Earlier this week NVIDIA announced their new top-end single-GPU consumer card, the GeForce GTX Titan. Built on NVIDIA’s GK110 and named after the same supercomputer that GK110 first powered, the GTX Titan is in many ways the apex of the Kepler family of GPUs first introduced nearly one year ago. With anywhere between 25% and 50% more resources than NVIDIA’s GeForce GTX 680, Titan is intended to be the ultimate single-GPU card for this generation.

Meanwhile with the launch of Titan NVIDIA has repositioned their traditional video card lineup to change who the ultimate video card will be chasing. With a price of $999 Titan is decidedly out of the price/performance race; Titan will be a luxury product, geared towards a mix of low-end compute customers and ultra-enthusiasts who can justify buying a luxury product to get their hands on a GK110 video card. So in many ways this is a different kind of launch than any other high performance consumer card that has come before it.

So where does that leave us? On Tuesday we could talk about Titan’s specifications, construction, architecture, and features. But the all-important performance data would be withheld another two days until today. So with Thursday finally upon us, let’s finish our look at Titan with our collected performance data and our analysis.

Titan: A Performance Summary

  GTX Titan GTX 690 GTX 680 GTX 580
Stream Processors 2688 2 x 1536 1536 512
Texture Units 224 2 x 128 128 64
ROPs 48 2 x 32 32 48
Core Clock 837MHz 915MHz 1006MHz 772MHz
Shader Clock N/A N/A N/A 1544MHz
Boost Clock 876Mhz 1019MHz 1058MHz N/A
Memory Clock 6.008GHz GDDR5 6.008GHz GDDR5 6.008GHz GDDR5 4.008GHz GDDR5
Memory Bus Width 384-bit 2 x 256-bit 256-bit 384-bit
VRAM 6GB 2 x 2GB 2GB 1.5GB
FP64 1/3 FP32 1/24 FP32 1/24 FP32 1/8 FP32
TDP 250W 300W 195W 244W
Transistor Count 7.1B 2 x 3.5B 3.5B 3B
Manufacturing Process TSMC 28nm TSMC 28nm TSMC 28nm TSMC 40nm
Launch Price $999 $999 $499 $499

On paper, compared to GTX 680, Titan offers anywhere between a 25% and 50% increase in resource. At the starting end, Titan comes with 25% more ROP throughput, a combination of Titan’s 50% increase in ROP count and simultaneous decrease in clockspeeds relative to GTX 680. Shading and texturing performance meanwhile benefits even more from the expansion of the number of SMXes, from 8 to 14. And finally, Titan has a full 50% more memory bandwidth than GTX 680.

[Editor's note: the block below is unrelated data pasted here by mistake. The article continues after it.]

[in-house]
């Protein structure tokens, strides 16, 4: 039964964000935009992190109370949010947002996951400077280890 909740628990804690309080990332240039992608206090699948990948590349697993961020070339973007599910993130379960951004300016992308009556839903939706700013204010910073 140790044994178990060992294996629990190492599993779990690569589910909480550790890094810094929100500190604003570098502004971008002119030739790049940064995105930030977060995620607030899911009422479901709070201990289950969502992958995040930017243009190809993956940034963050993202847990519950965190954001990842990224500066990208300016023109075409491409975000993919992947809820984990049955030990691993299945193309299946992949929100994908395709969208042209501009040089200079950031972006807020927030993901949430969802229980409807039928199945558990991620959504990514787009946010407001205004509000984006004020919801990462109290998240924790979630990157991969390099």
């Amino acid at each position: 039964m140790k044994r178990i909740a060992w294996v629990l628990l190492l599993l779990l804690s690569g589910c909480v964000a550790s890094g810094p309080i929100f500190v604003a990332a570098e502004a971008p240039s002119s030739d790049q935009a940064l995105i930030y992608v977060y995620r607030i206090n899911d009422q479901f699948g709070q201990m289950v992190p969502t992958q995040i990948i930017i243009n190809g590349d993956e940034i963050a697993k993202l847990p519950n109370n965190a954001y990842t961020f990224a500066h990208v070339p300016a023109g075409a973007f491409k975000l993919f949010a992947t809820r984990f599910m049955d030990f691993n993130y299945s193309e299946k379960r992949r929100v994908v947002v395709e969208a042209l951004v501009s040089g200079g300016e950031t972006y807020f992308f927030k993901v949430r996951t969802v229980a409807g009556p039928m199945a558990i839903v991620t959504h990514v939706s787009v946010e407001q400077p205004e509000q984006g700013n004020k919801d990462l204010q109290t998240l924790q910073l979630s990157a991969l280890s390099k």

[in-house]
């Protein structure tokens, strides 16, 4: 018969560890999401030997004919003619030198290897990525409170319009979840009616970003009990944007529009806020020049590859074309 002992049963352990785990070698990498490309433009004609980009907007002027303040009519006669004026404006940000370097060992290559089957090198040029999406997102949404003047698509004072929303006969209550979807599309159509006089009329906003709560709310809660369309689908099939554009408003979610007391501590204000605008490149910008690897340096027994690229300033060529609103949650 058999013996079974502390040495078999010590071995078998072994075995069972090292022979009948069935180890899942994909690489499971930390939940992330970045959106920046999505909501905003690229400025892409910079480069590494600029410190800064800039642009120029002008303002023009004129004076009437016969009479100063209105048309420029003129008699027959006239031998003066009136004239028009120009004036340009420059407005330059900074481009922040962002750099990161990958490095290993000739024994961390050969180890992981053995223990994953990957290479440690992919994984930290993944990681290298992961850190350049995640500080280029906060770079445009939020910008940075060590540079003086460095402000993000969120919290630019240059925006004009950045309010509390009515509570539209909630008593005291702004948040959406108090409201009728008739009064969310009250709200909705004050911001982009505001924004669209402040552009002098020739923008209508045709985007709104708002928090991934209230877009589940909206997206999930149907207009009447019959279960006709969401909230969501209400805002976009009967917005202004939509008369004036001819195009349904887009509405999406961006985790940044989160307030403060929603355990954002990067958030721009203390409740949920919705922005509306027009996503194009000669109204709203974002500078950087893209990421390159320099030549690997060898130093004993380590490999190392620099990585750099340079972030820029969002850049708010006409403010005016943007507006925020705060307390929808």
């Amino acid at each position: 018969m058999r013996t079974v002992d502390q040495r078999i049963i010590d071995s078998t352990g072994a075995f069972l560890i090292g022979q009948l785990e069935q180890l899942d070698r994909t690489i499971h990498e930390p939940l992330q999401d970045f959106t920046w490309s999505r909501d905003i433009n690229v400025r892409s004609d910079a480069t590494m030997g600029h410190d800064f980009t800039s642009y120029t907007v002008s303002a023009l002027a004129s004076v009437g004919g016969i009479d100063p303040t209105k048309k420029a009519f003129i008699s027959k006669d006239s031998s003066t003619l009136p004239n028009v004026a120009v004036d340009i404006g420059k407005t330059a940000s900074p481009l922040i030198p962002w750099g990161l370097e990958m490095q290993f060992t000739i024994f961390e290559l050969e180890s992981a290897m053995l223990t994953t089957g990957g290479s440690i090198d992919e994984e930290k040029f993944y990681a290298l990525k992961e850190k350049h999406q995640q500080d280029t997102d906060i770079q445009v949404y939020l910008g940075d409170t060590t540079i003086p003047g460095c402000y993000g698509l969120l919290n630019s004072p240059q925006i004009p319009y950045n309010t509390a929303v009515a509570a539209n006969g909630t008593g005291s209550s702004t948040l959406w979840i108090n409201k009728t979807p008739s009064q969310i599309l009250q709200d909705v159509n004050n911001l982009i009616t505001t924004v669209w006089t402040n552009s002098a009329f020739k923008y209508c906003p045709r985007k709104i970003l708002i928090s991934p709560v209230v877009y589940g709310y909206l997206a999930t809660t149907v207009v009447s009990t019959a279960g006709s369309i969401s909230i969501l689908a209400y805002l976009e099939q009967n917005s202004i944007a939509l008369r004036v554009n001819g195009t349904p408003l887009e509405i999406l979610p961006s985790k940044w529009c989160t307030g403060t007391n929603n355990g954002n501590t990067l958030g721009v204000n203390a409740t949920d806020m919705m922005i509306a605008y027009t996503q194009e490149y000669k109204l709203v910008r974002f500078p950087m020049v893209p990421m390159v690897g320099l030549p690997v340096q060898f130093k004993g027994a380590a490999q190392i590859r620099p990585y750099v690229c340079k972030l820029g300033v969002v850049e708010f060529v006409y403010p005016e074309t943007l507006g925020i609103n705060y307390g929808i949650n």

Setting aside the unique scenario of compute for a moment, this means that Titan will be between 25% and 50% faster than GTX 680 in GPU limited situations, depending on the game/application and its mix of resource usage. For an industry and userbase still trying to come to terms with the loss of nearly annual half-node jumps, this kind of performance jump on the same node is quite remarkable. At the same time it also sets expectations for how future products may unfold; one way to compensate for the loss of the rapid cadence in manufacturing nodes is to spread out the gains from a new node over multiple years, and this is essentially what we’ve seen with the Kepler family by launching GK104, and a year later GK110.

In any case, while Titan can improve gaming performance by up to 50%, NVIDIA has decided to release Titan as a luxury product with a price roughly 120% higher than the GTX 680. This means that Titan will not be positioned to push the price of NVIDIA’s current cards down, and in fact it’s priced right off the currently hyper-competitive price-performance curve that the GTX 680/670 and Radeon HD 7970GE/7970 currently occupy.